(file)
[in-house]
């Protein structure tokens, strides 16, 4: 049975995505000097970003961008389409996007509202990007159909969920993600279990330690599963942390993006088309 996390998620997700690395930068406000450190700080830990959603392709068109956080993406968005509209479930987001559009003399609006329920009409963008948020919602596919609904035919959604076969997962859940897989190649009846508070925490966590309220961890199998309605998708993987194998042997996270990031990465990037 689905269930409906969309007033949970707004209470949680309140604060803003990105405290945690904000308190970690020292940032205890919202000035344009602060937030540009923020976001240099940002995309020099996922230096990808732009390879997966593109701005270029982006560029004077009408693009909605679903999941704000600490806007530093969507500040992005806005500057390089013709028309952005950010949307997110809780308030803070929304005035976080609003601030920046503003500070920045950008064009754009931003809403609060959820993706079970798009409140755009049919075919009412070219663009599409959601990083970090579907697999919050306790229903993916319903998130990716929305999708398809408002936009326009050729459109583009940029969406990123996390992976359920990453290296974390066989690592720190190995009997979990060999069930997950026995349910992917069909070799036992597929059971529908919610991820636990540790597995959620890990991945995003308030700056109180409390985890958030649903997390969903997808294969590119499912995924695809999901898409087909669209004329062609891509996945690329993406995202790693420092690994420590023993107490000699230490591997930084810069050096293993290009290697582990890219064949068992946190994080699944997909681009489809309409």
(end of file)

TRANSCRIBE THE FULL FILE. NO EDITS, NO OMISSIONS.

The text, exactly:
[in-house]
């Protein structure tokens, strides 16, 4: 049975995505000097970003961008389409996007509202990007159909969920993600279990330690599963942390993006088309 996390998620997700690395930068406000450190700080830990959603392709068109956080993406968005509209479930987001559009003399609006329920009409963008948020919602596919609904035919959604076969997962859940897989190649009846508070925490966590309220961890199998309605998708993987194998042997996270990031990465990037 689905269930409906969309007033949970707004209470949680309140604060803003990105405290945690904000308190970690020292940032205890919202000035344009602060937030540009923020976001240099940002995309020099996922230096990808732009390879997966593109701005270029982006560029004077009408693009909605679903999941704000600490806007530093969507500040992005806005500057390089013709028309952005950010949307997110809780308030803070929304005035976080609003601030920046503003500070920045950008064009754009931003809403609060959820993706079970798009409140755009049919075919009412070219663009599409959601990083970090579907697999919050306790229903993916319903998130990716929305999708398809408002936009326009050729459109583009940029969406990123996390992976359920990453290296974390066989690592720190190995009997979990060999069930997950026995349910992917069909070799036992597929059971529908919610991820636990540790597995959620890990991945995003308030700056109180409390985890958030649903997390969903997808294969590119499912995924695809999901898409087909669209004329062609891509996945690329993406995202790693420092690994420590023993107490000699230490591997930084810069050096293993290009290697582990890219064949068992946190994080699944997909681009489809309409």